Dutch prince’s condition unchanged after ski accident

THE HAGUE - The condition of Prince Johan Friso, son of Dutch Queen Beatrix remained unchanged for the second night in an Austrian hospital after a horror skiing accident, the Dutch Royal House said Sunday.



By (AFP)

Published: Mon 20 Feb 2012, 12:58 AM

Last updated: Fri 3 Apr 2015, 10:54 AM

“The health condition of his royal majesty Prince Friso remains unchanged,” at the intensive care unit of the Innsbruck University Hospital, it said in a statement issued in The Hague.

“He is stable, but not out of danger,” it added, using the same terms to describe the 43-year-old prince’s condition on Saturday.

A prognosis would most likely “not be given before the end of this week”, the statement added.

Prince Friso was skiing off-piste with an unnamed Austrian friend, around noon Friday when he was buried by an avalanche near Lech, where the Dutch royal family traditionally take their winter holidays.

Despite wearing a ski-helmet and an avalanche beeper, the prince spent some 20 minutes under the snow before he was rescued and had to be resuscitated, Austrian news reports said. He was evacuated to Innsbruck by helicopter.

Queen Beatrix, 74, as well as the prince’s wife Mabel Wisse Smit were again at the hospital Sunday, Dutch news reports said.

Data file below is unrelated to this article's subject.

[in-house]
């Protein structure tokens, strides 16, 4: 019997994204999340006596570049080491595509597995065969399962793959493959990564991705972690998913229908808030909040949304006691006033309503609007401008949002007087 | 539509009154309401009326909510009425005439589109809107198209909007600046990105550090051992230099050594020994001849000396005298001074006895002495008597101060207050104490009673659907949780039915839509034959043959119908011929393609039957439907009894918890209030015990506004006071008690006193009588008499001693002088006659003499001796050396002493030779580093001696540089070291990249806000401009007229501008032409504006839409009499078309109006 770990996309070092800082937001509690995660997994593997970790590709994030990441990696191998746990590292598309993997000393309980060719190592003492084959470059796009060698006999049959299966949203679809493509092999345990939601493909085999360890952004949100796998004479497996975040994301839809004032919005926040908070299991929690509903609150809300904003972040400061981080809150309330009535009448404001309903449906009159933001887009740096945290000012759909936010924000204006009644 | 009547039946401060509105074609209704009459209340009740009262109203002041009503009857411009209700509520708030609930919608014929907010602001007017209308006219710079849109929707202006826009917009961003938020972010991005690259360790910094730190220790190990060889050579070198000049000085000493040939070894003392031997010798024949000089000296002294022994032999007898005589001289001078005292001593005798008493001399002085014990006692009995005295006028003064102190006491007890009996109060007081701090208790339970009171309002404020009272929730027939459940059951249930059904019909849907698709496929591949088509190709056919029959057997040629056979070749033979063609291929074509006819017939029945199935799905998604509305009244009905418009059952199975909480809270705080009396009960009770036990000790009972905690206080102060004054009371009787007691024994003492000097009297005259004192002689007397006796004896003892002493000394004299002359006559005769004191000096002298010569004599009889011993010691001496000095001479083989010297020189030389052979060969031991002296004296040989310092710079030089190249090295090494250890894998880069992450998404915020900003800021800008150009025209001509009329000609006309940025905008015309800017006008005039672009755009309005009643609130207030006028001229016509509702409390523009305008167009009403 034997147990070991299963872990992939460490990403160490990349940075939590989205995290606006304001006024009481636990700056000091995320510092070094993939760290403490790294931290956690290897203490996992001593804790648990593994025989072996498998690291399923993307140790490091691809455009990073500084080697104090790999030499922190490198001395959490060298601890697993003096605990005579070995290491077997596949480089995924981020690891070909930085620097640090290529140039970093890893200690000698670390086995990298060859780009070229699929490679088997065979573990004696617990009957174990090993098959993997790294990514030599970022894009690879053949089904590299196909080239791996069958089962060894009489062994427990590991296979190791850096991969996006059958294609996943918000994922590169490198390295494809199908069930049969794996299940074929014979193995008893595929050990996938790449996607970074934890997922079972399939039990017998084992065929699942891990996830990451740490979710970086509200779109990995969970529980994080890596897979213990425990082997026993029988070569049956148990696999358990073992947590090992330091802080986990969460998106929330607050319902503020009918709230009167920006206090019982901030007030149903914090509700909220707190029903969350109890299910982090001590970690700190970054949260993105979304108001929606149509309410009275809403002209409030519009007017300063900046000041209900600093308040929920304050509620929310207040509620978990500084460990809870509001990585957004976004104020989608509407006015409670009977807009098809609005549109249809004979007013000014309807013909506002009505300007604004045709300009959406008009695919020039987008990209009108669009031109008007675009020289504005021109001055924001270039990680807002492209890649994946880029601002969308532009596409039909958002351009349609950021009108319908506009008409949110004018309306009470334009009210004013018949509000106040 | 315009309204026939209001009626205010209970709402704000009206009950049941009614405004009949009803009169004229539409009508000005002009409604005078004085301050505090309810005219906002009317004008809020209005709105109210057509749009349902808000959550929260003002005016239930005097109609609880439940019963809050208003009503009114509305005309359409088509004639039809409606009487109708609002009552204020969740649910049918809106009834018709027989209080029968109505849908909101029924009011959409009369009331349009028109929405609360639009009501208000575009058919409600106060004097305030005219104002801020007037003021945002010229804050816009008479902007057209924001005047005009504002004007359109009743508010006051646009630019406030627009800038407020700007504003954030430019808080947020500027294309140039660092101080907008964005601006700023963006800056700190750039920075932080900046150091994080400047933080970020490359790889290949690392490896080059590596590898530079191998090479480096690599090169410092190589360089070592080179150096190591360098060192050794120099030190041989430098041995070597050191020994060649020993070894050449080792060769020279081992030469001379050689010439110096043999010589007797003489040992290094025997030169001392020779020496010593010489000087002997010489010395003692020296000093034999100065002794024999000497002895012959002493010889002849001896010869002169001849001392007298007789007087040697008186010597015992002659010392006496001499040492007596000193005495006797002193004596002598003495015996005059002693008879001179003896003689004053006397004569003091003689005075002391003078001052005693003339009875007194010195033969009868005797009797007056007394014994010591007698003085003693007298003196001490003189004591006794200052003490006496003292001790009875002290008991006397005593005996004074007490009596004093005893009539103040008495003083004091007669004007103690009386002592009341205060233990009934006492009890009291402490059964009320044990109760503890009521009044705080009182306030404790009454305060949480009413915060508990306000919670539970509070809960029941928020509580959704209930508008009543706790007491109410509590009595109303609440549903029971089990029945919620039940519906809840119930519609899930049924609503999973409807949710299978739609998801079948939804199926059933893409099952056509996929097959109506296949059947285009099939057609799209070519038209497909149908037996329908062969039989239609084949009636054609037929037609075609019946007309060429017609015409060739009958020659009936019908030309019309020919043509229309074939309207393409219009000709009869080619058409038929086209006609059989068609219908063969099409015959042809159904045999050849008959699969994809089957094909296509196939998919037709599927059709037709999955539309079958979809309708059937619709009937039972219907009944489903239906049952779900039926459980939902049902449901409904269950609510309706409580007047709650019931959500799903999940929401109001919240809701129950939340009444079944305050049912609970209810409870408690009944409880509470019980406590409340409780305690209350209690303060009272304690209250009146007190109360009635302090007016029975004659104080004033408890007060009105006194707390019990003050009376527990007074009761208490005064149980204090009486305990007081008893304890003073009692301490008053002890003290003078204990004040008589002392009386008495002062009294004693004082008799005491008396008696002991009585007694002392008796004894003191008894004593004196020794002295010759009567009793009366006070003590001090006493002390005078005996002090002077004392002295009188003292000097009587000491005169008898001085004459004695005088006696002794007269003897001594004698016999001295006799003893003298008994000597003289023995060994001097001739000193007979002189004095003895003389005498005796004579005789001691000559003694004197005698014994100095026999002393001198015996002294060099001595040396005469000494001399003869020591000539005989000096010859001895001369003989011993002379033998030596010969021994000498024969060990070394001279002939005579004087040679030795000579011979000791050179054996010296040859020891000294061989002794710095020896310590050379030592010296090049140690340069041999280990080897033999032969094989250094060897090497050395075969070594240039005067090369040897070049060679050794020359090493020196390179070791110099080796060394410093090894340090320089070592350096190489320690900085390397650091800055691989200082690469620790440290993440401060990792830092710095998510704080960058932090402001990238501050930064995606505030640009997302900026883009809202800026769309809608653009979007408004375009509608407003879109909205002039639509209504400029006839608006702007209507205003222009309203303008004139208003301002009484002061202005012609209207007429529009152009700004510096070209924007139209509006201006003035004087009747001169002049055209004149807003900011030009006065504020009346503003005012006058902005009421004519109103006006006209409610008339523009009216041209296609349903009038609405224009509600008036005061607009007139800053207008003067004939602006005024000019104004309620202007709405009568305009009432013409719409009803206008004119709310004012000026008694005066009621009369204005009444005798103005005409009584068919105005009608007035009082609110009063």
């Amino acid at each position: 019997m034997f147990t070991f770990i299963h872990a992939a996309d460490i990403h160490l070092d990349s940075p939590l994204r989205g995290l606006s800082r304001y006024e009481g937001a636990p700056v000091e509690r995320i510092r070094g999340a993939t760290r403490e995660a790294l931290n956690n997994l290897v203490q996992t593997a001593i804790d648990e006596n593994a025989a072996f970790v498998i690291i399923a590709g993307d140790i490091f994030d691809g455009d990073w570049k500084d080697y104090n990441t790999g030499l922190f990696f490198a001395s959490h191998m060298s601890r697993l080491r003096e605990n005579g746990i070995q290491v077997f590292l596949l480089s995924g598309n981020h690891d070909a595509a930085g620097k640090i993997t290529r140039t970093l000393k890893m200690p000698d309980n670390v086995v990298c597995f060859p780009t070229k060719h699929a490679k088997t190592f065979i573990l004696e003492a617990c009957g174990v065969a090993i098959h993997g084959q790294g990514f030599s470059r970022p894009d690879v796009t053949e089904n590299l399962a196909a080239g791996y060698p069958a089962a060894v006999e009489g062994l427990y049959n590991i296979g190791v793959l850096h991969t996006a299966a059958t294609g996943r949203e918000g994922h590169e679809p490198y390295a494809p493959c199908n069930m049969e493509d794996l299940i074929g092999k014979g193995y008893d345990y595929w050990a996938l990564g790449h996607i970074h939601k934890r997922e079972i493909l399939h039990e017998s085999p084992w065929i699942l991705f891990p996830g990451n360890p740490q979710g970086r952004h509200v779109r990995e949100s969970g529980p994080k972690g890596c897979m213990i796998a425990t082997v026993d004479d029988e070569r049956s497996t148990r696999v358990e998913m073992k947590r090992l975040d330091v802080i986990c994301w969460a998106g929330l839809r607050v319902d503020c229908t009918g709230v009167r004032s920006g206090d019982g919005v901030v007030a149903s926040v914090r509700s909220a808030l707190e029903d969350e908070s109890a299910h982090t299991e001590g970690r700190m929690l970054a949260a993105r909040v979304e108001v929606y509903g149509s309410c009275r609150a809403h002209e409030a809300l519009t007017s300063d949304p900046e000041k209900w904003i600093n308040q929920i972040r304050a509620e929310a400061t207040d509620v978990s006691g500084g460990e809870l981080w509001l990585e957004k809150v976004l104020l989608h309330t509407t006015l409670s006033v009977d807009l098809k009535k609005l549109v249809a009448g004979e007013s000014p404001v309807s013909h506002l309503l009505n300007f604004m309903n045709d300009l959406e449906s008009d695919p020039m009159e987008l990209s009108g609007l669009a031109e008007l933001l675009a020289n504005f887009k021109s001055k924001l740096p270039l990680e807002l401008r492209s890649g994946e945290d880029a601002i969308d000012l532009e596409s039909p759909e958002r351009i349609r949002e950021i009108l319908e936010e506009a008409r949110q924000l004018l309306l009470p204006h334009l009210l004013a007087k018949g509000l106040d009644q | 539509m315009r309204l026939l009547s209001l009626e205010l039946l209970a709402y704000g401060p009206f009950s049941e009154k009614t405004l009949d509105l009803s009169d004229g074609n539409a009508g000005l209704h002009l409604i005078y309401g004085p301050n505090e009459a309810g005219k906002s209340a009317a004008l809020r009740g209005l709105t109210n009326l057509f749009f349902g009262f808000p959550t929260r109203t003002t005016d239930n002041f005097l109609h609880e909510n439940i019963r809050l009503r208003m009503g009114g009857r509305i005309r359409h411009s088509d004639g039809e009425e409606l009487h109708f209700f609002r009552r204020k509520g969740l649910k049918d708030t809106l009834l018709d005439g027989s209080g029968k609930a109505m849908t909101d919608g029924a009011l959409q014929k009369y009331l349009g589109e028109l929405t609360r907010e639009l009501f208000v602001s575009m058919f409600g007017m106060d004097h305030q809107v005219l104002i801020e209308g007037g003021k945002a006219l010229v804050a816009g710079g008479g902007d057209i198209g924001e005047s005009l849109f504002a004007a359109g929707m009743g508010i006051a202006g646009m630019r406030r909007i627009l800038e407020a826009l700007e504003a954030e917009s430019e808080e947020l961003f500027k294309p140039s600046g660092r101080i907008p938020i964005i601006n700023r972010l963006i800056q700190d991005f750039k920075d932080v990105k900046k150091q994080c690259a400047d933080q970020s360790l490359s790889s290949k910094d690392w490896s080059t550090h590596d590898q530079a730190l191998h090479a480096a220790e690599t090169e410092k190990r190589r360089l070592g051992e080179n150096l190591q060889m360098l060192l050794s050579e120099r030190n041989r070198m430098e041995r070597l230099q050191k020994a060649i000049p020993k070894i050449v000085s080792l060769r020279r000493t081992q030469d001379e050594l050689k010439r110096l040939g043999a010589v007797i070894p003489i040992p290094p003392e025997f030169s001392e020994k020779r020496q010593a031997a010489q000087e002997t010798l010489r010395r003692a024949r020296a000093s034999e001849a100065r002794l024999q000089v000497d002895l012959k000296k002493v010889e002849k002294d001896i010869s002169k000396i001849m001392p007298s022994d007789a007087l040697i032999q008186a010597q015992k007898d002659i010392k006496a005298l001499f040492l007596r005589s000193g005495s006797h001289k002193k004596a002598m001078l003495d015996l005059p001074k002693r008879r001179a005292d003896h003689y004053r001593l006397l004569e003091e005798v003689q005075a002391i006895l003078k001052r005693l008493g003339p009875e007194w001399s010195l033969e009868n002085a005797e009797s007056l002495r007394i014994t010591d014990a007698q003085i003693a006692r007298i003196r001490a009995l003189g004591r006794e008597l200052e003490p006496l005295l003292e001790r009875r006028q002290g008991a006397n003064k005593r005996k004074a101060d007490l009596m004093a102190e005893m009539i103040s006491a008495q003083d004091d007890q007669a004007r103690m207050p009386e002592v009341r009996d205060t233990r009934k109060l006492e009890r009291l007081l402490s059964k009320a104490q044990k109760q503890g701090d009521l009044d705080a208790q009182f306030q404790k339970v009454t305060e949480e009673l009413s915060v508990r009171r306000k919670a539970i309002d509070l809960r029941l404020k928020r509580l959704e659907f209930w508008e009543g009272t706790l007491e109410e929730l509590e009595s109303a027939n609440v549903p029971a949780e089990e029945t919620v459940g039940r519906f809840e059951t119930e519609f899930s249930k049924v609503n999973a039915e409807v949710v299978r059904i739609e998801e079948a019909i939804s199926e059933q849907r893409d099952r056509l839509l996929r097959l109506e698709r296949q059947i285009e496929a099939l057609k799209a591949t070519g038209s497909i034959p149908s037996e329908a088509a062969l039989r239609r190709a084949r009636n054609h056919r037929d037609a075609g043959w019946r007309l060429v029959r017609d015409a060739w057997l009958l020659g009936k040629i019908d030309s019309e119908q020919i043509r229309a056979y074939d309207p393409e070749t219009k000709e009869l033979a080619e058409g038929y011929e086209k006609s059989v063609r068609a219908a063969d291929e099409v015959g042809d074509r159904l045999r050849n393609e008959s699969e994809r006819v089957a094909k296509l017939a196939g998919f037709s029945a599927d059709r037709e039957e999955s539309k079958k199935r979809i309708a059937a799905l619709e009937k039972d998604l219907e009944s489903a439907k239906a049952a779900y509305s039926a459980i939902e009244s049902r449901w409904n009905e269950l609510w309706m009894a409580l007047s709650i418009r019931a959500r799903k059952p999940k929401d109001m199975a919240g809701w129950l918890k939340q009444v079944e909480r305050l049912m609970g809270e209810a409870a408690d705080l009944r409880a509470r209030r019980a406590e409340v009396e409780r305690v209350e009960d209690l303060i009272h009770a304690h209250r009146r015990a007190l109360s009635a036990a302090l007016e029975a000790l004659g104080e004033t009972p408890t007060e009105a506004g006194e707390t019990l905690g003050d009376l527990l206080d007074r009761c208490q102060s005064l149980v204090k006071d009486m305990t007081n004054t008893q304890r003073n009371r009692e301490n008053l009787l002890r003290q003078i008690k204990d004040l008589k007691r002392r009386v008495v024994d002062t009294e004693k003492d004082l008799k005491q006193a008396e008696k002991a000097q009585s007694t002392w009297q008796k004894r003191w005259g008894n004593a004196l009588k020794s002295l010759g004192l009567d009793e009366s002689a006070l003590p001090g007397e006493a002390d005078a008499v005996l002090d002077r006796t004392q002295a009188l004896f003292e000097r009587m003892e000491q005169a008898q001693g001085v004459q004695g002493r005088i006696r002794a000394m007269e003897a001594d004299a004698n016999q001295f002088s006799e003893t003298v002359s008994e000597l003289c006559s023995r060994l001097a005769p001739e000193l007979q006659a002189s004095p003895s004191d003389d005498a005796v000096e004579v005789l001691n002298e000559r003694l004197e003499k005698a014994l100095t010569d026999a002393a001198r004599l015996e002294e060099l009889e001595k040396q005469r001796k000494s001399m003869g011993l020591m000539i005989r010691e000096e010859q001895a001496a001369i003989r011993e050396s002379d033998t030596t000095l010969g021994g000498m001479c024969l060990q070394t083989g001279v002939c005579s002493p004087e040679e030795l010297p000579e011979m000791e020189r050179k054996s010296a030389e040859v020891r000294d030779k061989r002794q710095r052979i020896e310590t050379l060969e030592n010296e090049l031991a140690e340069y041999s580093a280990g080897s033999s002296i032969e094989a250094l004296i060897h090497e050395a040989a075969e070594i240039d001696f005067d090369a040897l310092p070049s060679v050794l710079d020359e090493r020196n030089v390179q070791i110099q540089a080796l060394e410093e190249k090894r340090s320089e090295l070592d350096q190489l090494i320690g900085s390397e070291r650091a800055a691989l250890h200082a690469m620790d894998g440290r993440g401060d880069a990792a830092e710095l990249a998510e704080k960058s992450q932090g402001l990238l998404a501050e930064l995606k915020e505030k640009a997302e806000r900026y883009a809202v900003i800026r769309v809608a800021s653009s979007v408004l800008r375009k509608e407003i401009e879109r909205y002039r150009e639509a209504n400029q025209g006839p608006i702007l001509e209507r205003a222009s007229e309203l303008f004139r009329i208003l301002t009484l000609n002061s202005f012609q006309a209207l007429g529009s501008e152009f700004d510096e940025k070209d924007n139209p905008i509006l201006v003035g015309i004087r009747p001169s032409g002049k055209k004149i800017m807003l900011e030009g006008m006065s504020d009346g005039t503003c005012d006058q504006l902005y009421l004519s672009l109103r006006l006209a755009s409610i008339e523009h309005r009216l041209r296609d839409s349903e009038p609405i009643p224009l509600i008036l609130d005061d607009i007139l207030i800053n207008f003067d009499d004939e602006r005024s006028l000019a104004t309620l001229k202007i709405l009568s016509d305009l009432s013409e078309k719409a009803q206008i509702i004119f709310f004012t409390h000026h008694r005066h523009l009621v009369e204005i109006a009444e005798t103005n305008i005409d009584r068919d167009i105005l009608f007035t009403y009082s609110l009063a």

Other members of the Dutch royal family, including Johan Friso’s brothers, Crown Prince Willem-Alexander, his wife Maxima, and younger brother Prince Constantijn with his wife Princess Laurentien arrived there Friday night.

Dutch public broadcaster NOS showed footage Sunday of Crown Prince Willem-Alexander and Maxima taking their three young daughters — as well as Prince Friso’s two small daughters skiing, saying they wanted to keep the situation “as normal as possible”.

In a statement, issued Sunday night, the royal family thanked well-wishers for their support.

“We are thankful and deeply touched by the well-wishes. It’s a great support in this difficult time,” the statement said.

Austrian prosecutors announced Saturday they had launched an investigation into the accident, though this is a routine matter in this kind of incident.

At the time of the accident, the avalanche alert level in Lech — as in much of Austria — was at four, the second highest.


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